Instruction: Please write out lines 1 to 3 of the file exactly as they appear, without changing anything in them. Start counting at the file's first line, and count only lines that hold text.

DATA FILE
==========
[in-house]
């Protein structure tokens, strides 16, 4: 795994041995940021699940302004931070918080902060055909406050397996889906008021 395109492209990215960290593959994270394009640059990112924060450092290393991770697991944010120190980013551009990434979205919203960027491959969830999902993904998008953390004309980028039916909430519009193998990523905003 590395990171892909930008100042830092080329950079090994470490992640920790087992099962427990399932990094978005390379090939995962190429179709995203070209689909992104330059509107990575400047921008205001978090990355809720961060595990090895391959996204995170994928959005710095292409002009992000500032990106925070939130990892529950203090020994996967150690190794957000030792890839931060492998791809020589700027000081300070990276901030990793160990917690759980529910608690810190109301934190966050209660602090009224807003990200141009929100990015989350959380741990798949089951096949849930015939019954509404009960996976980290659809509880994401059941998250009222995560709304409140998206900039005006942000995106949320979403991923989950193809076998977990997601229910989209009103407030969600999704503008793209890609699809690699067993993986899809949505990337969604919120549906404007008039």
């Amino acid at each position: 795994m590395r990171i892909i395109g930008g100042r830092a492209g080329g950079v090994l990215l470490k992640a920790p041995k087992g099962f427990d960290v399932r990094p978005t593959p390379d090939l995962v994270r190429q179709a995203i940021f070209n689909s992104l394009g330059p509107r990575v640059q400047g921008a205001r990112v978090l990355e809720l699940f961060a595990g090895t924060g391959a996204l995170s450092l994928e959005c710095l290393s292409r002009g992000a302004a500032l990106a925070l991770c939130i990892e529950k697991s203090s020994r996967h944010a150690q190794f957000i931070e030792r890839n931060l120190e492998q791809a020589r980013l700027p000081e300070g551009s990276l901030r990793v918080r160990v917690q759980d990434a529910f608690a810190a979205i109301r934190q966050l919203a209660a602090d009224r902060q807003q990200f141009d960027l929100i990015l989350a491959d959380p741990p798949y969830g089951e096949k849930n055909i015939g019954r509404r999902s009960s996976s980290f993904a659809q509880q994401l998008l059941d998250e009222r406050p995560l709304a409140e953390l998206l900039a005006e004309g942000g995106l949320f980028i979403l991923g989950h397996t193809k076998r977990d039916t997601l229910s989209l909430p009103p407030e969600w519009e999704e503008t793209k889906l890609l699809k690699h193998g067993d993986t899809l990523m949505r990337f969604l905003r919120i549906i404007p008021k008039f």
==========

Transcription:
[in-house]
């Protein structure tokens, strides 16, 4: 795994041995940021699940302004931070918080902060055909406050397996889906008021 395109492209990215960290593959994270394009640059990112924060450092290393991770697991944010120190980013551009990434979205919203960027491959969830999902993904998008953390004309980028039916909430519009193998990523905003 590395990171892909930008100042830092080329950079090994470490992640920790087992099962427990399932990094978005390379090939995962190429179709995203070209689909992104330059509107990575400047921008205001978090990355809720961060595990090895391959996204995170994928959005710095292409002009992000500032990106925070939130990892529950203090020994996967150690190794957000030792890839931060492998791809020589700027000081300070990276901030990793160990917690759980529910608690810190109301934190966050209660602090009224807003990200141009929100990015989350959380741990798949089951096949849930015939019954509404009960996976980290659809509880994401059941998250009222995560709304409140998206900039005006942000995106949320979403991923989950193809076998977990997601229910989209009103407030969600999704503008793209890609699809690699067993993986899809949505990337969604919120549906404007008039």
């Amino acid at each position: 795994m590395r990171i892909i395109g930008g100042r830092a492209g080329g950079v090994l990215l470490k992640a920790p041995k087992g099962f427990d960290v399932r990094p978005t593959p390379d090939l995962v994270r190429q179709a995203i940021f070209n689909s992104l394009g330059p509107r990575v640059q400047g921008a205001r990112v978090l990355e809720l699940f961060a595990g090895t924060g391959a996204l995170s450092l994928e959005c710095l290393s292409r002009g992000a302004a500032l990106a925070l991770c939130i990892e529950k697991s203090s020994r996967h944010a150690q190794f957000i931070e030792r890839n931060l120190e492998q791809a020589r980013l700027p000081e300070g551009s990276l901030r990793v918080r160990v917690q759980d990434a529910f608690a810190a979205i109301r934190q966050l919203a209660a602090d009224r902060q807003q990200f141009d960027l929100i990015l989350a491959d959380p741990p798949y969830g089951e096949k849930n055909i015939g019954r509404r999902s009960s996976s980290f993904a659809q509880q994401l998008l059941d998250e009222r406050p995560l709304a409140e953390l998206l900039a005006e004309g942000g995106l949320f980028i979403l991923g989950h397996t193809k076998r977990d039916t997601l229910s989209l909430p009103p407030e969600w519009e999704e503008t793209k889906l890609l699809k690699h193998g067993d993986t899809l990523m949505r990337f969604l905003r919120i549906i404007p008021k008039f």